There are further differences in requirements between the research funders in the maximum length of plans and how they are formatted.  As such we identified that the process of creating data management plans could be significantly enhanced through the use of an online tool that addressed all of these requirements. Our chosen route was to work with the Digital Curation Centre to identify specific enhancements to their DMPOnline platform and test these with researchers at the University of Leeds.

Finally, we wanted to move to a position where the existing ‘research data risk assessment’ processes at the University of Leeds could be replaced with ‘data management planning’. This would require a detailed analysis of the requirements for DMP inclusions from the funders, University and also research discipline.

Questions we wanted to answer

1. How could we use technology to minimise the effort required to produce high quality data management plans?

2. What was the overlap between the University’s established ‘research data risk assessment’ processes and data management planning? Where were the gaps?

3. What were the differences and similarities between the DMP requirements of the various research funders?

4. What feedback would we receive from researchers who had no previous experience of creating data management plans?

What we did

We spoke to a number of researchers from a range of subject disciplines and sought feedback on their experiences of using the DMPOnline tool. The feedback was generally positive although there were some issues with the system that were quickly identified.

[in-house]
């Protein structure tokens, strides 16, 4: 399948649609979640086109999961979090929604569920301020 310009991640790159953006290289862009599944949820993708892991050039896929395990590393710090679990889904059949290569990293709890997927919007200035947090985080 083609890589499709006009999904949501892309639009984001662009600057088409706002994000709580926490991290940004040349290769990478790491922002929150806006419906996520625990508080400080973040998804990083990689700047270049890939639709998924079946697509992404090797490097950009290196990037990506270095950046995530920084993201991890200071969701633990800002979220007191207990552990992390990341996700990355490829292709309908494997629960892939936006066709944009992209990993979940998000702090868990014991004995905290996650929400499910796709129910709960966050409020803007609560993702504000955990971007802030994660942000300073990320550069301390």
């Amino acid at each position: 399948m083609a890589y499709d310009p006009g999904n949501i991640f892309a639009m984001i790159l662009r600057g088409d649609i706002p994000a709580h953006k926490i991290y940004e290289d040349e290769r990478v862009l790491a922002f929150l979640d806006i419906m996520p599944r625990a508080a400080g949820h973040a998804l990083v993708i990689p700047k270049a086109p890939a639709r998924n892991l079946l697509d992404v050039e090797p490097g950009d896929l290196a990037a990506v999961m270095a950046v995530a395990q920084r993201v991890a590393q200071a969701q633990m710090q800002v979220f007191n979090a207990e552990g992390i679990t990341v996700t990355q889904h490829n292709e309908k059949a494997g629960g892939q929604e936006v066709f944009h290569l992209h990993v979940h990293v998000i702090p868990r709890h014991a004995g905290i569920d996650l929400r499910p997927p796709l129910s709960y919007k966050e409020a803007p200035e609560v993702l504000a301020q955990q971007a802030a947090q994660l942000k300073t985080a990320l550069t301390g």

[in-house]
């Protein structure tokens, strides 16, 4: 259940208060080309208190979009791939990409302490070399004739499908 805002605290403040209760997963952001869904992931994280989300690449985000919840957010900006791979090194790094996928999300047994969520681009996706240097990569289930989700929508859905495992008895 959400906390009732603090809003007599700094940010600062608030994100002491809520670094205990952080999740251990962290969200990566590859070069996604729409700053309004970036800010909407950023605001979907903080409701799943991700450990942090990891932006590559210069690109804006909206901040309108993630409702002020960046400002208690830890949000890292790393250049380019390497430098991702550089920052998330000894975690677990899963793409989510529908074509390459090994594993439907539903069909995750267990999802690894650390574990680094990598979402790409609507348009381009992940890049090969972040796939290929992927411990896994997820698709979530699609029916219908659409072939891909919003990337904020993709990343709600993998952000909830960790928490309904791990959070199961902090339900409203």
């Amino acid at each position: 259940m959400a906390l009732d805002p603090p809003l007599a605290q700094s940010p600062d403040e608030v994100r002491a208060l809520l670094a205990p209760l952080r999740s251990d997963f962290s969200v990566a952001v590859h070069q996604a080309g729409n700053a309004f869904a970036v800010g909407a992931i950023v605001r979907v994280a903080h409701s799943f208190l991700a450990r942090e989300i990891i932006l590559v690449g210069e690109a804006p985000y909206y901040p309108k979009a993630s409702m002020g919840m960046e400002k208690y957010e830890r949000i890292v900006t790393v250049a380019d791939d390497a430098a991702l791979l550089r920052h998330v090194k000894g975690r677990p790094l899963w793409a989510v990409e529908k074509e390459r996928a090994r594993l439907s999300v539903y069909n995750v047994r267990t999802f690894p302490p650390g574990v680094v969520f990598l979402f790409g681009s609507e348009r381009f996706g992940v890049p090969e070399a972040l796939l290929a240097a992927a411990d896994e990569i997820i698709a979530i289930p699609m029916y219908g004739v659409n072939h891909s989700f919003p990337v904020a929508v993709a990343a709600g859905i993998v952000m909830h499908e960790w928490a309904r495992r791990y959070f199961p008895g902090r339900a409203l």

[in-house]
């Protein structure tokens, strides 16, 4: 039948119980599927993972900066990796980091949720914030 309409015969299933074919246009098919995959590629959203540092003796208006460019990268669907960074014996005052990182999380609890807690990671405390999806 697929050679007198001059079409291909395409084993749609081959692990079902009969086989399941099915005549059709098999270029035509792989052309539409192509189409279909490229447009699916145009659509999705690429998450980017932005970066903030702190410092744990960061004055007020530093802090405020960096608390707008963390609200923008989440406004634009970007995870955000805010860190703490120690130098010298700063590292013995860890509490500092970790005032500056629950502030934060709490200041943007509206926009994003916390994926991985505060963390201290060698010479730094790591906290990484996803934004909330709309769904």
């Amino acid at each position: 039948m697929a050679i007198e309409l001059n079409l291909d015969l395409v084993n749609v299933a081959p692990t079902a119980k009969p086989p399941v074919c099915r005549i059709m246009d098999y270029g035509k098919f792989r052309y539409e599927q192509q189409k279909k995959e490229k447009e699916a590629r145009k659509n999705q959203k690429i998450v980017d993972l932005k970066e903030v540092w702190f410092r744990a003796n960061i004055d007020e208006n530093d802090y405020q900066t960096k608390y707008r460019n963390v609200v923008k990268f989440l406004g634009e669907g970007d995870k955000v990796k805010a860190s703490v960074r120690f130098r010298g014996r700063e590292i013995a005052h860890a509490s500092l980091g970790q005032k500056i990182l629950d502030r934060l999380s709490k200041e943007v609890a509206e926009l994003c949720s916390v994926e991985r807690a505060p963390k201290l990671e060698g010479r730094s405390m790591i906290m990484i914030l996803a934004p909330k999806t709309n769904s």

The first was that the default formatting of plans wasted a large amount of space on the page. Given that several funders (e.g. ESRC) put a limit on the overall length of a plan, it soon because clear that it was not possible to include as much information in DMPOnline as would have been possible in a Word document. Clearly, this was a disincentive to use of the tool, so we submitted an urgent development request to the DCC ( and also published a blog post on this subject ( The DCC quickly responded with alternative formatting options that addressed this concern.

Researchers also commented on the fact is was annoying to have to complete a follow-on question that was made redundant by a previous answer. e.g.

Q1: Are there any IP issues to consider with this project?

Q1.1 If yes, then please give details.

In this example, if the researcher answered ‘No’ to question 1, the system would not allow them to continue until they had answered ‘n/a’ or similar to question 1.1

This issue was logged as a feature request to the DCC ( and has now been implemented.